It is a well known fact that children are highly impressionable in nature and they have a natural inclination to copy whatever they see and come across. An online publication of American Psychological Association points out that a constant barrage of media violence may have the effect of making a child immune and less sensitive to the pain and suffering of others. (APA Web). It would also lead to an increase in a sense of foreboding and the children may start fearing the world in general. Violent television serial has a direct bearing on the increase in aggressive and destructive behavior of children towards other.
The online article of American Psychological Association quotes the research work of L. Rowell Huesmann, Leonard Eron. found that children who watched many hours of violence on television when they were in elementary school tended to show higher levels of aggressive behavior when they became teenagers. The research work carried out by the foregoing psychologist that the chances of increased criminal activity and prosecution was very high amongst those children who were exposed to a lot of violent television serial at the age of 8 years. They also observed that Television could rather be a cause and not consequence of violent behavior. Nevertheless, research carried out by scientist at later stage established that television could rather just be one of the factors that contributed to violent behavior. (APA. Web.1999)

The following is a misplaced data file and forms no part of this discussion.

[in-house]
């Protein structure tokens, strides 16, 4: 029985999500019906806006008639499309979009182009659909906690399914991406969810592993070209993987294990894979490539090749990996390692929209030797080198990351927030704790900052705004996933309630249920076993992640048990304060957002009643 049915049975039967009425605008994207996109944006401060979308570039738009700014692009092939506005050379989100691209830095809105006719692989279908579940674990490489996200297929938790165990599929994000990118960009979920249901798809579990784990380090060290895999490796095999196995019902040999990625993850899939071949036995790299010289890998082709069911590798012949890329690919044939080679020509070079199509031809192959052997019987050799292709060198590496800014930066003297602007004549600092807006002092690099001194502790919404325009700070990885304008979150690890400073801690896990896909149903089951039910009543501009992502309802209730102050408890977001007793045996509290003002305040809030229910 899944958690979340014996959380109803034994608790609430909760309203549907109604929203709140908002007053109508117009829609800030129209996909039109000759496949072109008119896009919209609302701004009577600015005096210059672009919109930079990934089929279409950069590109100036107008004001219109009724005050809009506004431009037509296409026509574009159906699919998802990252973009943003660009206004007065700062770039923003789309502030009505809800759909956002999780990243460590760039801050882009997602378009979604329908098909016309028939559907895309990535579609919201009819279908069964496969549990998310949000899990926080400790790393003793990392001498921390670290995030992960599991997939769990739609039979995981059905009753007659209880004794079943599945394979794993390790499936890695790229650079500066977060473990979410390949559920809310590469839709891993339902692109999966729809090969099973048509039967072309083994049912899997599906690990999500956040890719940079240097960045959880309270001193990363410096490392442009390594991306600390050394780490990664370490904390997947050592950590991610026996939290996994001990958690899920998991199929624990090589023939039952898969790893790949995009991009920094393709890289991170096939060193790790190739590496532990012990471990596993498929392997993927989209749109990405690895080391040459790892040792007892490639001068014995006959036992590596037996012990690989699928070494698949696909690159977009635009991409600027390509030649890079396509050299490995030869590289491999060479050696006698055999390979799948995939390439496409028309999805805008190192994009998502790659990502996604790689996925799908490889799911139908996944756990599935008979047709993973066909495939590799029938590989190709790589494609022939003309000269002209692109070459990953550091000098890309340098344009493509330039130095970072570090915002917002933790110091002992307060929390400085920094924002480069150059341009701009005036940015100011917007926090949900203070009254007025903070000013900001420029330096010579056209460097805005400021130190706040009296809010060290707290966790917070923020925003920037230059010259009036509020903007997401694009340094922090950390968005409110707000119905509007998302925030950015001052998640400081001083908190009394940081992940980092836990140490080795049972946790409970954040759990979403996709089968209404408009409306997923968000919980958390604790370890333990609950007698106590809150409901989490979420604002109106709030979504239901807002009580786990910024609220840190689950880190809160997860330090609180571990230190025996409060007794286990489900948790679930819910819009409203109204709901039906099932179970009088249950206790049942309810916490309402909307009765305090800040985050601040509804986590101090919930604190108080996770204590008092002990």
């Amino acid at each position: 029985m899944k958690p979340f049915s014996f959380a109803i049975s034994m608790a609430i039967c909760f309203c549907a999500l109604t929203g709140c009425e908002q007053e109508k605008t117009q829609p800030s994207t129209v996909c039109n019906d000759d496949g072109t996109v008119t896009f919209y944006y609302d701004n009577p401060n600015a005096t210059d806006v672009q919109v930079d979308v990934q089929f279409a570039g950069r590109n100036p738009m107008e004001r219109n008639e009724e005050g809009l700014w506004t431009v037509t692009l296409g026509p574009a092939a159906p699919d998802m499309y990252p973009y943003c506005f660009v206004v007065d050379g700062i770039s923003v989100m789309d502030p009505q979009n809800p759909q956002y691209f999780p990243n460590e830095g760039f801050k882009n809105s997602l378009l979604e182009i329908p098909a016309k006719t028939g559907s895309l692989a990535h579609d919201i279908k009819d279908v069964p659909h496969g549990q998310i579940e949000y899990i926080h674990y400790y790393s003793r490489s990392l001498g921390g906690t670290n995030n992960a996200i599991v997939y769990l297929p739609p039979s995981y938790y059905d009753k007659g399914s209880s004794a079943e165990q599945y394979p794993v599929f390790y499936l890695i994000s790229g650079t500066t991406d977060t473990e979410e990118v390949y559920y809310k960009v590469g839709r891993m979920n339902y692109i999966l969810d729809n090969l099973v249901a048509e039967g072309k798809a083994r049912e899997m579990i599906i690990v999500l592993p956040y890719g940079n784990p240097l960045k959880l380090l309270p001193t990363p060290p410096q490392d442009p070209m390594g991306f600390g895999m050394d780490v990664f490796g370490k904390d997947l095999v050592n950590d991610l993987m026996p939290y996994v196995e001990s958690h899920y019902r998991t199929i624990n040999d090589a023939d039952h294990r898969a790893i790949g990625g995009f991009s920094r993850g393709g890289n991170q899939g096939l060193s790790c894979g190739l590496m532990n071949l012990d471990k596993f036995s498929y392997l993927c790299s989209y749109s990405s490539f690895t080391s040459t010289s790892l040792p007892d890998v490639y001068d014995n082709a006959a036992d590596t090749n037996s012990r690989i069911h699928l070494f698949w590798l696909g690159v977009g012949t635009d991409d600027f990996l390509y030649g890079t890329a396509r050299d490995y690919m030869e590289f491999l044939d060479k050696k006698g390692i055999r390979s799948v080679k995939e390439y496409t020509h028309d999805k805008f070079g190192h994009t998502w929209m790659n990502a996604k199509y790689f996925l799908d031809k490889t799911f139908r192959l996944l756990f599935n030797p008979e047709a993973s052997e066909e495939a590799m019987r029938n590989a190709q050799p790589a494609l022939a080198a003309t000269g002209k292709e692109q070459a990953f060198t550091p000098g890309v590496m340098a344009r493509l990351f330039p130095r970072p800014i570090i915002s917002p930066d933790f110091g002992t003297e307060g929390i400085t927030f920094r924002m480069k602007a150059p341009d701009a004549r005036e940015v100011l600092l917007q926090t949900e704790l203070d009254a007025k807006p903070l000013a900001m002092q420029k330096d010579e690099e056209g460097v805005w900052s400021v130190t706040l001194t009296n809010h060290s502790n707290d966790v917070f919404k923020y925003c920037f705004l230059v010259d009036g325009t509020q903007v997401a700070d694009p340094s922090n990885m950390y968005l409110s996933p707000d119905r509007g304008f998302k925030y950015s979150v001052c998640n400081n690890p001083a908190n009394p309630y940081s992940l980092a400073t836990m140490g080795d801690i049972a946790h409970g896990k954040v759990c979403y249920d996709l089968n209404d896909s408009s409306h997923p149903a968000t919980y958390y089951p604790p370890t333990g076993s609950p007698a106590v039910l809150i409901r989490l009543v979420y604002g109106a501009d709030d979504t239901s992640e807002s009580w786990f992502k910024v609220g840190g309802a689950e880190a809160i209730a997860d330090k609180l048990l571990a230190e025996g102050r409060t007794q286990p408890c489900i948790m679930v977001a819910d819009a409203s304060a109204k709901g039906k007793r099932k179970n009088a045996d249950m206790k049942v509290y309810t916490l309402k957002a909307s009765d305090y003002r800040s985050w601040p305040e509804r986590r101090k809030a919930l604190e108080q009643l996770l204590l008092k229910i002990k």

- Role of Media in Impacting Violent Behavior
It is a well known fact that people react to violent media content in variety of manner.
Melanine Brown of Australian Institute of Criminology published an research paper on The Portrayal of Violence in the Media: Impacts & Implications for Policy. The key points about the impact of media on violence as stated in the foregoing research paper are summarized as follows:
- Continuous exposure to on-screen violence has a direct co-relationship with increased level of aggression, gradual corrosion of sensitive, and an increased fear of crime;
- Violent media is one of the many factors which contribute to violent behavior. There are other determining factors as well.
- Certain section of the population is into the habit of imitating whatever they see on the media and television. Howerver, everyone do not indulge in this behavioral pattern.
- There is a direct relationship between screen violence and aggressive behavior. However, this is a bidirectional relationship. This is because people who are aggressive in nature tend to watch more off onscreen violence and people who watch more onscreen violence tend to get more aggressive.
- The context of violence is very critical on the impact it has on viewer.
- The impact of onscreen violence can be both short as well as long term.